Frankfurt, February 26: Representatives of Mehliger-Mund Verlag, the esteemed publisher, announced today the impending publication of Unsere humanitär Aufgabe, slated for reissue in early 1925, exactly 100 years after its original appearance.

“The book has stood the test of time,” said Mehliger-Mund’s spokesman, Heinrich Labberig. “Written during its author’s forced isolation after his initial emergence as a philosophical and political innovator, it has long since earned a permanent place on the shelf of German classics. But times change, and various textual idiosyncrasies, perfectly acceptable in 1925, have the unfortunate effect of alienating the reader of today.”

The challenge, Labberig explained, lay in judiciously ameliorating the author’s text without diluting its timeless message. “It is undeniable,” he said, “that the original text singled out for disparagement a particular segment of the German population. In the author’s defense, one might point out that he was doing little more than expressing the national consciousness of the time. Our attitudes on matters of race and religion have changed dramatically over the course of the past hundred years, and strict preservation of the author’s original text could make him appear bigoted—even antisemitic—in the eyes of the Twenty-first Century reader.”

In addition, the text itself has been toned down. Consider the following selection, thus in the original: “The application of force alone, without support based on a spiritual concept, can never bring about the destruction of an idea or arrest the propagation of it, unless one is ready and able to ruthlessly to exterminate the last upholders of that idea even to a man, and also wipe out any tradition which it may tend to leave behind.”

In the new edition, it’s softened somewhat: “The application of force is by no means the only way to change people’s minds and open them up to new ideas.”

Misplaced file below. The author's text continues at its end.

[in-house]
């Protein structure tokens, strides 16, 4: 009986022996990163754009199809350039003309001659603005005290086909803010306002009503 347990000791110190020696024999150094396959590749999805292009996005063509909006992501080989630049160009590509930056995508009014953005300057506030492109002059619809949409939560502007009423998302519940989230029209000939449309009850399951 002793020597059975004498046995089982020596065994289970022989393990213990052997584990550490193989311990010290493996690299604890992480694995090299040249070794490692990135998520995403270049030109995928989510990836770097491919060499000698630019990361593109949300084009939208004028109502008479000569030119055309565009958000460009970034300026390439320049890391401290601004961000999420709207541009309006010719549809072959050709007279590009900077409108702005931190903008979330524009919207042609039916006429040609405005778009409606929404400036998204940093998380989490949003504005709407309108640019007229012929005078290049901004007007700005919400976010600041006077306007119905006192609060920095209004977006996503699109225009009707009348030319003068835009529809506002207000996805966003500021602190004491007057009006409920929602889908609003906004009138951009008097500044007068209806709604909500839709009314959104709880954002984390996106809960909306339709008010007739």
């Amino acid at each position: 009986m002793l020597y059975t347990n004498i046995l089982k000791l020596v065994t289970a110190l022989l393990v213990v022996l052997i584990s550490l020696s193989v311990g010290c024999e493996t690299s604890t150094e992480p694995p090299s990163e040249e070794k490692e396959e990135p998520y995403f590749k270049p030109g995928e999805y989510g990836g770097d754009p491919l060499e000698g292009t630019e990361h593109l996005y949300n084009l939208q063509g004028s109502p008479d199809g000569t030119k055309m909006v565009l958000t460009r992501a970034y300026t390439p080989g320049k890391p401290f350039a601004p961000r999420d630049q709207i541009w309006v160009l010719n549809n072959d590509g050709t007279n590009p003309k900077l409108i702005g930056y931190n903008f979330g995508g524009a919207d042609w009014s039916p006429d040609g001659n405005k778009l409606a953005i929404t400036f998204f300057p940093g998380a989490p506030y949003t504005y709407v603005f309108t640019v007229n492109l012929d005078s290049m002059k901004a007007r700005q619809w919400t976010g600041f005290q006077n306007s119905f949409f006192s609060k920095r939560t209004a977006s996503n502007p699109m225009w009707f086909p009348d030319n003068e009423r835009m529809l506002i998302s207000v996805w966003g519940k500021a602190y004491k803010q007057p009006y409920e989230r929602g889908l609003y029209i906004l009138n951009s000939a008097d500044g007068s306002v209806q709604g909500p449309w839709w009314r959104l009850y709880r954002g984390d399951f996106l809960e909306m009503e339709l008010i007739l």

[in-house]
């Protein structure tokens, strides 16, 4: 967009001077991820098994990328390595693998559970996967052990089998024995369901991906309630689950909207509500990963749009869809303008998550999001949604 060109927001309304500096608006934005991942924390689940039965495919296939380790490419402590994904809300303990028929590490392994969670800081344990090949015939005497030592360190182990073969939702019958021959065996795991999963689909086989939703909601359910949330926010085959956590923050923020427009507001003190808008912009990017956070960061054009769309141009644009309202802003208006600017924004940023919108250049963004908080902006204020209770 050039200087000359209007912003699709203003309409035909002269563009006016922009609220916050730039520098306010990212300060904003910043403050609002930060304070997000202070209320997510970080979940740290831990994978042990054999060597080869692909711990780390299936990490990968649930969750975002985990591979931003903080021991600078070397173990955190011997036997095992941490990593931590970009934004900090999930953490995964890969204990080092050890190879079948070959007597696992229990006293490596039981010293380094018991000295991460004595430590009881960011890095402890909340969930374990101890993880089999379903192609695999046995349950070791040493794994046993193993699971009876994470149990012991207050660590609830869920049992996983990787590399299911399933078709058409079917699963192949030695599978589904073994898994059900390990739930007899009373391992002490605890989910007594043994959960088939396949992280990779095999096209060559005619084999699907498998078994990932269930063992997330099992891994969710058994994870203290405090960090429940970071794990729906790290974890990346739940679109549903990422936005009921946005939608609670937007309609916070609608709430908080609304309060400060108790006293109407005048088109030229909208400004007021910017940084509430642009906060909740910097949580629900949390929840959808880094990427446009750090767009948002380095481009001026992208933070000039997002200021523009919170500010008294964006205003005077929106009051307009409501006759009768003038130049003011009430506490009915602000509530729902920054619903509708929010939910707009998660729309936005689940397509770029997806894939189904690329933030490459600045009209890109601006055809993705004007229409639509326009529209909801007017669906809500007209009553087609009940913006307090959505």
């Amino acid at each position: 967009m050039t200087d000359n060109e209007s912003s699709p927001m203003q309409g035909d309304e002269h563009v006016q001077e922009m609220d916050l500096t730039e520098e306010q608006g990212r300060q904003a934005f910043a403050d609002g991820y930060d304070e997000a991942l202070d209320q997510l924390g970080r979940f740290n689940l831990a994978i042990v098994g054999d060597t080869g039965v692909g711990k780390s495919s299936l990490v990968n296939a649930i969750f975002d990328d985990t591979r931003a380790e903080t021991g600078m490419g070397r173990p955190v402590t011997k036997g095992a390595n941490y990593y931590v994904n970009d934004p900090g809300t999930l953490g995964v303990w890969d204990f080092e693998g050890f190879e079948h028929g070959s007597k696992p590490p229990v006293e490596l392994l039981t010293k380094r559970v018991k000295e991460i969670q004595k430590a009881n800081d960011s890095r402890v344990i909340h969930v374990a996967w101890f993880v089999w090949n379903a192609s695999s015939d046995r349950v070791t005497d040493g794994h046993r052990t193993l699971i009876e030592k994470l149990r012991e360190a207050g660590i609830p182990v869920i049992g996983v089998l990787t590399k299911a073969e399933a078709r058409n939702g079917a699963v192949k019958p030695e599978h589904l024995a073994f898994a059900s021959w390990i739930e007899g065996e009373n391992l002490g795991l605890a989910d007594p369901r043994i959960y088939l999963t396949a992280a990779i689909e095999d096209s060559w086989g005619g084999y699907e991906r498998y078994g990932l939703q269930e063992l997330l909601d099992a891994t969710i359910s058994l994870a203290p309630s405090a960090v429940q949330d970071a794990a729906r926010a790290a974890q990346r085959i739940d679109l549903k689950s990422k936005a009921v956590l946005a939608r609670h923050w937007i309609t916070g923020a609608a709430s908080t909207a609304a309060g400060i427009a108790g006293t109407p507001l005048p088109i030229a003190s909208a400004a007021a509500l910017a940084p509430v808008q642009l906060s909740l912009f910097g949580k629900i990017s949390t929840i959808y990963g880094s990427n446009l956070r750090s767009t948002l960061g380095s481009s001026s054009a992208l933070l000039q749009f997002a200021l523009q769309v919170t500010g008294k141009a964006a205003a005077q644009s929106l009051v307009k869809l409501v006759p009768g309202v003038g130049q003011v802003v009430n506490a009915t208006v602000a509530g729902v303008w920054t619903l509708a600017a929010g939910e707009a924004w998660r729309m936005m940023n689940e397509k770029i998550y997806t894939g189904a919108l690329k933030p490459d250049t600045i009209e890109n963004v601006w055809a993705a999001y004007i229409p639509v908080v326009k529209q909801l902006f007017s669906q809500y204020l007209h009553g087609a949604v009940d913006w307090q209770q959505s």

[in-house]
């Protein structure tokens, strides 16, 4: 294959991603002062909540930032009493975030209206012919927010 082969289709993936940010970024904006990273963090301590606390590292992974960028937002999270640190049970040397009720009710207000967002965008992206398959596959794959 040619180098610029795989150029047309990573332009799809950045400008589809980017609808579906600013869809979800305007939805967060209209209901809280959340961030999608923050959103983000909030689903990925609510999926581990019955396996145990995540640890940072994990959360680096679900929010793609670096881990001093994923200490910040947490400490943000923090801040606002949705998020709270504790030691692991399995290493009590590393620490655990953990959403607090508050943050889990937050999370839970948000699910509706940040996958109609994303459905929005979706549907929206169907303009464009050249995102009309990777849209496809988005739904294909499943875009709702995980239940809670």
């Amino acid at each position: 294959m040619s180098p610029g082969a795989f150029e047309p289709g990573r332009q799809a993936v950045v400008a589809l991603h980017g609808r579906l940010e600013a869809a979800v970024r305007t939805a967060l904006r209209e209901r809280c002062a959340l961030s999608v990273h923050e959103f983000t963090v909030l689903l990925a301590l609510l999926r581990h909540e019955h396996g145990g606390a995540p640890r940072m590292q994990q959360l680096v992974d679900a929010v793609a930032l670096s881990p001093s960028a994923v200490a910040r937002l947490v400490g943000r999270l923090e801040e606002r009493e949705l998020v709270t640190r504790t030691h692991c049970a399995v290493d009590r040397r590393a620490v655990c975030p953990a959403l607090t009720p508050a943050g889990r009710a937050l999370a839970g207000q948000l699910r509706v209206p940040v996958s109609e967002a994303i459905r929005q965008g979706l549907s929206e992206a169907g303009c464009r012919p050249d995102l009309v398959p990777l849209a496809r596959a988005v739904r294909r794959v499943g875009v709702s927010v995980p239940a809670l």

When asked about the book’s new title, Herr Labberig admitted the risk in changing a phrase that had indeed become part of the world’s consciousness. Unsere humanitär Aufgabe—in English, Our Humanitarian Mission—does not readily call the original to mind. “But we felt it was an essential modernization,” he contended. “The author spoke as a lone voice, and so used the first-person singular, but he was in fact speaking on behalf of a whole people, as the plural Unsere affirms. Similarly, Aufgabe stresses that he is writing about a mission, a task, a higher purpose; a hundred years ago, given his personal circumstances, it is more than understandable that he proclaimed this to be a battle—but the word strikes today’s ear as harsher and more confrontational than one would prefer. As for the adjective, humanitär—well, given the book’s history, we felt it important to label the author’s mission as humanitarian.”

Update—Frankfurt, February 27: Heinrich Labberig, speaking on behalf of Mehliger-Mund Verlag, said it was “quite understandable” that the announcement of the impending publication of Unsere humanitär Aufgabe had occasioned a groundswell of outrage. “For many people,” he said, “the original text has taken on the aura of Holy Writ, and amending it has been likened to burning a religious scroll. But all should be assured that the original will continue to be available, and, in fact, simultaneous with the new version, Mehliger-Mund will be bringing out a deluxe leather-bound edition with the original text. And, of course, its original title, Mein Kampf.”

And so it goes.

As does Twitter, apparently. I’m in the habit of tweeting a link to each newsletter, and I know more than a few of you find it through those links rather than bothering to subscribe. That’s always been fine—but now, with Twitter evidently falling apart, I’m no longer able to tweet anything, or even to read what others tweet. I suppose this will sort itself out eventually, but in the meantime I’ll respectively request that some of you with Twitter access tweet the following: ” @LawrenceBlock March Newsletter: https://lawrenceblock.com/beyond-roald-dahl-and-ian-fleming/